Reuters: In 2019, publishers will experience “the biggest wave of layouts in years” … and massive burnout among the journalists who remain.

The bad news continues for the publishing industry in 2019.

I’ve blogged before about the employment picture in journalism, which has been pretty ugly for the past decade.   And just when it seems that news in the publishing industry couldn’t get much worse … along comes a new study that further underscores the systemic problems the industry faces.

The results from a recent Reuters survey of publishers worldwide point to declines that will only continue in 2019.  In fact, Reuters is predicting that the industry will experience its largest wave of layoffs in years, coming off of a decade of already-steadily shrinking numbers.

The main cause is the continuing struggle to attract ad revenues – revenues that have been lost to the 600-lb. gorillas in the field – particularly Facebook, Google and Amazon.

Growing subscription revenue as opposed to a failing attempt to attract advertising dollars is the new focus, but that will be no panacea, according Nic Newman, a senior research associate at Reuters:

“Publishers are looking to subscriptions to make up the difference, but the limits of this are likely to become apparent in 2019.”

In addition to boosting subscription revenue, publishers are looking to display advertising, native advertising and donations to help bankroll their businesses, but advertising is the main focus of revenue generation for only about one in four publishers — a far cry from just a few years ago.

Putting it all together, Reuters predicts that it will lead to the largest wave of publishing job layoffs “in years” – and this in an industry where employment has been shrinking for some time now.

With yet more layoffs on the horizon, it’s little wonder that the same Reuters research finds employee burnout growing among the employees who remain. As Newman states:

“The explosion of content and the intensity of the 24-hour news cycle have put huge pressure on individual journalists over the last few years, with burnout concerns most keenly felt in editorial roles.”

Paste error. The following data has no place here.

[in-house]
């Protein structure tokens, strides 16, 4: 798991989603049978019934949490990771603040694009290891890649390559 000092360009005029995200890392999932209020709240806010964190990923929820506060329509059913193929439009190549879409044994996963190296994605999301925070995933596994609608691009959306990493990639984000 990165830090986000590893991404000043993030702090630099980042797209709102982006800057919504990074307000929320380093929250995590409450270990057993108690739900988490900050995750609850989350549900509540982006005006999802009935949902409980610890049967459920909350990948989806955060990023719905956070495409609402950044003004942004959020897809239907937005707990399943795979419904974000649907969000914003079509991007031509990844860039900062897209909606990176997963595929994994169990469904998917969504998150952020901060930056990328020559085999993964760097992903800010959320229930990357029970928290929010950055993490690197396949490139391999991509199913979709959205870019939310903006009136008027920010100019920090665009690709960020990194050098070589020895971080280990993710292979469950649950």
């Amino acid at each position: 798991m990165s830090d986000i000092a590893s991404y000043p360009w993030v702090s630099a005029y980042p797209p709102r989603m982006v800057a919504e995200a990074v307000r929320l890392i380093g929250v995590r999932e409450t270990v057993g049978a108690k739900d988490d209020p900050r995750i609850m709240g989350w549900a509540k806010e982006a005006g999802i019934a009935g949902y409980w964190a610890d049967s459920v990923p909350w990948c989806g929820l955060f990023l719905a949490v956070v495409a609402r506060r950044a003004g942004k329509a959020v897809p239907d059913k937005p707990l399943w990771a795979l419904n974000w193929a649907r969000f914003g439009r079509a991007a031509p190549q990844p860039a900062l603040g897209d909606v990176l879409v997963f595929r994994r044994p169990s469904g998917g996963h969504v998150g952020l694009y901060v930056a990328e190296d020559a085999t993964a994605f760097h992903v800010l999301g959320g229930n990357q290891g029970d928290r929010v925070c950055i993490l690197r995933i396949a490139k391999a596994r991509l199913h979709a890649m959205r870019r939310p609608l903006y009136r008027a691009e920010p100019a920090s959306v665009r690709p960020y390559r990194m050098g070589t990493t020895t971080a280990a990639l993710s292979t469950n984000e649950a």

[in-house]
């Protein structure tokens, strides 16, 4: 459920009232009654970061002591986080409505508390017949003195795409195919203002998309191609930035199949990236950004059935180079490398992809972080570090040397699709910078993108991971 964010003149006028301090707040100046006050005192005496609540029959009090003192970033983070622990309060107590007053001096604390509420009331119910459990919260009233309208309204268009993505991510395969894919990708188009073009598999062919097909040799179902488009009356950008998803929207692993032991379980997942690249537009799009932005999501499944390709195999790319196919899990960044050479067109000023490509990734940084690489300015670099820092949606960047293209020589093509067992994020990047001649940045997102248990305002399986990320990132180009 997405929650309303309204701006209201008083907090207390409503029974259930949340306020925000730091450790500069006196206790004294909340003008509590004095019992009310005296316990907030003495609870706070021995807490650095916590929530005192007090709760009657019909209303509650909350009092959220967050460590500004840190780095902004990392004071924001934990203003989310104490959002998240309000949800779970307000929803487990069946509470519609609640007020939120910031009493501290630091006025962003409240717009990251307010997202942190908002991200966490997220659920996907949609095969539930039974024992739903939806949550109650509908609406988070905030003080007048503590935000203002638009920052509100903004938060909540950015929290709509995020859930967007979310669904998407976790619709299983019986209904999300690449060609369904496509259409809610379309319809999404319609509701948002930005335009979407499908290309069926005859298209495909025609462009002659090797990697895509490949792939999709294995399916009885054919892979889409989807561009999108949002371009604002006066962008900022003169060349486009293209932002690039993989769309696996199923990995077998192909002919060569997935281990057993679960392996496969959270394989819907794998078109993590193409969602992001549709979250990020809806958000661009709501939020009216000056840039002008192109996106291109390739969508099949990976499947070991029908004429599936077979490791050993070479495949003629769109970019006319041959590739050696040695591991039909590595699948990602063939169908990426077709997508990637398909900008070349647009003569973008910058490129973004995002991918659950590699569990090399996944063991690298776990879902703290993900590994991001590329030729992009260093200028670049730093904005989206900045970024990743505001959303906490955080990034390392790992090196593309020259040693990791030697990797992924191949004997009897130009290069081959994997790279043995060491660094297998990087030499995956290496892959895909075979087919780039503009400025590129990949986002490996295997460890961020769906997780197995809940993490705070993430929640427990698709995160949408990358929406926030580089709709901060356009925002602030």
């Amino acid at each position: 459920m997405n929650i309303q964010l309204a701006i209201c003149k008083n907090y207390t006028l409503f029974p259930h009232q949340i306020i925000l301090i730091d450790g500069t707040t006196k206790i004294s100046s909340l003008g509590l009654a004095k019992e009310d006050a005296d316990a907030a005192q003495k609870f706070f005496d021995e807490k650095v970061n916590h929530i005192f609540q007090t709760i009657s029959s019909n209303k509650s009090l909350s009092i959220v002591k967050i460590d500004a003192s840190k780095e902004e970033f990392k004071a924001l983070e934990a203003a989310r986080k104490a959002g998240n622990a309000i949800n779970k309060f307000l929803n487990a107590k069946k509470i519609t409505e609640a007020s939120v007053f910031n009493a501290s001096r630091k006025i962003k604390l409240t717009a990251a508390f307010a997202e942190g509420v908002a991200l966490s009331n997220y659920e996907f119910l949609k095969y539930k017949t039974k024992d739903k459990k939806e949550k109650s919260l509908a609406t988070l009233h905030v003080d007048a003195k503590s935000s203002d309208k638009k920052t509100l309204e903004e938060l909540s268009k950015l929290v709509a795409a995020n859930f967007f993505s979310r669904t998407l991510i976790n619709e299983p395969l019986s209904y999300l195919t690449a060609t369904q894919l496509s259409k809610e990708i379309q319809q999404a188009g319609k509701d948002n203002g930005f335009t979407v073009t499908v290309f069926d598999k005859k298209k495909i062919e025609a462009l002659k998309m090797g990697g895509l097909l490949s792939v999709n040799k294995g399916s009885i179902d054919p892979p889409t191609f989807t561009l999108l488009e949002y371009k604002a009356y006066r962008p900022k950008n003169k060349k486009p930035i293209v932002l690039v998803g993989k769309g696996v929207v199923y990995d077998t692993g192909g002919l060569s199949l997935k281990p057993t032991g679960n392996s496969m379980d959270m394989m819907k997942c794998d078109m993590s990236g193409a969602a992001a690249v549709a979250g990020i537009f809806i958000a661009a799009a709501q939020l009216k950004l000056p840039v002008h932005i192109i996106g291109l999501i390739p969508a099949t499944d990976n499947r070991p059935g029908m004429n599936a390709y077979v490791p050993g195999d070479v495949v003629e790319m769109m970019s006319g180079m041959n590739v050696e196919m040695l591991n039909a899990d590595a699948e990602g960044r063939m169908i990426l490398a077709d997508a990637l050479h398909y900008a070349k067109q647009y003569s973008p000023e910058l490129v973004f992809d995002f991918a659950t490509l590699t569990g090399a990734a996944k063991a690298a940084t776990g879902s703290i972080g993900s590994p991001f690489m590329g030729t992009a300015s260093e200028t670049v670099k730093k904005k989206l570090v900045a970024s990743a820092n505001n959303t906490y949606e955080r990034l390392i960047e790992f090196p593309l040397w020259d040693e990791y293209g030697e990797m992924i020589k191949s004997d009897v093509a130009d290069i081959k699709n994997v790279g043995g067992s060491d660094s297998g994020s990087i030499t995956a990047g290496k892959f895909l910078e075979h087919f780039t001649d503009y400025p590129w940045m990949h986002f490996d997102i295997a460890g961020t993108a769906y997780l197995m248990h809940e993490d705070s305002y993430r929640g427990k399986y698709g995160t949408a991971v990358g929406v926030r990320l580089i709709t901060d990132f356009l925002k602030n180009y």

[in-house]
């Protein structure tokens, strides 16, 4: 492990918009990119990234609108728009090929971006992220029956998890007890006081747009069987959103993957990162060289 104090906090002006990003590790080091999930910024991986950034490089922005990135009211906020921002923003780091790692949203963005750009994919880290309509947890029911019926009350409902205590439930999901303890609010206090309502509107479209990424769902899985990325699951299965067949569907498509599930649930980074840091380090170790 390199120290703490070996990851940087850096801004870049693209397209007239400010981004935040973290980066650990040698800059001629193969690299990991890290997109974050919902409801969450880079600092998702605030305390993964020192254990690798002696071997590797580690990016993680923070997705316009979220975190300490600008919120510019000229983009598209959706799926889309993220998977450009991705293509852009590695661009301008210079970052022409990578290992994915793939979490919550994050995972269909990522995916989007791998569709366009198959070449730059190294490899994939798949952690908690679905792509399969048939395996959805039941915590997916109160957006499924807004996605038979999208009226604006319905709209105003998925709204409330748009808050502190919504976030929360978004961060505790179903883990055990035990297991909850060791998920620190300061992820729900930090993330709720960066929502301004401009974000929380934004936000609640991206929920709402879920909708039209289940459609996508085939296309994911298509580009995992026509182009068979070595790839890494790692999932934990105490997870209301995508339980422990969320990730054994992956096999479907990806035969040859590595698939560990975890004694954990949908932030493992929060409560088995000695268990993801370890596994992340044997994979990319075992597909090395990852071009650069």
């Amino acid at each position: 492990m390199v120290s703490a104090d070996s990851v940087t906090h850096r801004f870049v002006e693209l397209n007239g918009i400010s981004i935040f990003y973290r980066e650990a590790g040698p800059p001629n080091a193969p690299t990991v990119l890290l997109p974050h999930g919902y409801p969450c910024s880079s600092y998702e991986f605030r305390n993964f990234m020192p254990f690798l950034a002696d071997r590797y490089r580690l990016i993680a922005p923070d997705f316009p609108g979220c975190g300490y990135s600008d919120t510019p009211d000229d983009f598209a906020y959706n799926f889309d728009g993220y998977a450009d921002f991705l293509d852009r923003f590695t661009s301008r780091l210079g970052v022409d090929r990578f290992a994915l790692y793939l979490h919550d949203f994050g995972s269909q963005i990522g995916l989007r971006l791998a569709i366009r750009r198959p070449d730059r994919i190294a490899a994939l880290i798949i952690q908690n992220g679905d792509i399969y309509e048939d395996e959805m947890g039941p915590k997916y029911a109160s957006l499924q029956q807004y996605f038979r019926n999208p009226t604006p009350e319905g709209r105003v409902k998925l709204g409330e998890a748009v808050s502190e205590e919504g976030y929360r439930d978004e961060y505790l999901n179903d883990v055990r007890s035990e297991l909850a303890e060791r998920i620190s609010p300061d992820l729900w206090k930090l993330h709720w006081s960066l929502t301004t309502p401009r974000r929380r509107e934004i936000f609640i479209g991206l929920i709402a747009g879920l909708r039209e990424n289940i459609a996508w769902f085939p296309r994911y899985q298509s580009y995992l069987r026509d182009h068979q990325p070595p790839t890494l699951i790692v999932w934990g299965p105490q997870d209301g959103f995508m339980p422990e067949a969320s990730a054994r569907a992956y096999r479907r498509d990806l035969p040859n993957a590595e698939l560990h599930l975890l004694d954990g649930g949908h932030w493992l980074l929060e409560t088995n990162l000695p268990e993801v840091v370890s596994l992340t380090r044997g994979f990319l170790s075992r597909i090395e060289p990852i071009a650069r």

A major reason why:  Even more is being asked from the employee who remain – and who are already stretched.

Journalism salaries are middling even in good times – which these certainly are not.  How many times can an employee be asked to “do more with less” and actually have it continue to happen?

Even the bragging rights of journalists are being chipped away, with more of them relegated to spending their time “aggregating” or “curating” coverage by other publishers instead of conducting their own first-hand reporting. That translates into perceptions of lower professional status as well.

In such an environment, it isn’t surprising to find editorial quality slipping, contributing to a continuing downward spiral as audiences notice the change — and no doubt some turn elsewhere for news.

Last but not least, there’s the bias perception issue. Whether it’s true or not, some consumers of the news suspect that many publishers and journalists slant their news reporting.  This creates even more of a dampening effect, even though in difficult times, the last thing publishers need is to alienate any portion of their audience.

How have your periodical and news reading habits changed in the past few years? Do you continue to “pay” for news delivery or have you joined the legions of others who have migrated to consuming free content in cyberspace?

(For more details from the Reuters research, you can sign up here to access the report.)

Chief Marketing Officer: The most thankless job in the corporate world?

Few people I know would claim that being the Chief Marketing Officer of a company is a job without risks. Indeed, numerous articles in the business press point to an average length of tenure in a CMO position that is often measured in months rather than in years – indeed, the shortest length of time among all C-level jobs.

And now, a recently completed survey of CMOs  underscores just how wide-ranging the reasons are for those employment characteristics. Branding consulting firm Brand Keys tested a number of issues to see which are the ones that keep CMOs “awake at night.”

Three-quarters or more of the respondents to the Brand Keys survey reported that every factor presented was significant enough to cause them to lose sleep.  Leading the list with near-universal high-alert concern is ROI factors. Other factors of concern to nearly every respondent in the survey are big tech and data security issues.

Listed below is how each of the factors tested by Brand Keys turned out with CMOs in terms of “losing sleep” over them.

90%+ lose sleep worrying about:

  • ROI/ROMI factors
  • Big data, big tech and big security issues
  • Establishing trust with customers
  • Innovation, AI, technology and marketing automation developments
  • Consumer expectations regarding privacy and transparency

80%-90% lose sleep worrying about:

  • Managing social networking
  • Creating relevant advertising content
  • Successfully deploying predictive consumer behavior analytics/technologies
  • Dealing with consumer advocacy and social activism
  • Developing long-term strategies that align with corporate growth goals
  • Having the ability to engage with audiences – not just find them

At the “bottom” of the pile … 75%-80% lose sleep worrying about:

  • “Democratization” of the digital world and protecting brand equity within it
  • “Political tribalism” and its effect on brand reputation
  • Being relevant when tweeted about
  • Keeping consumers engaged with the brand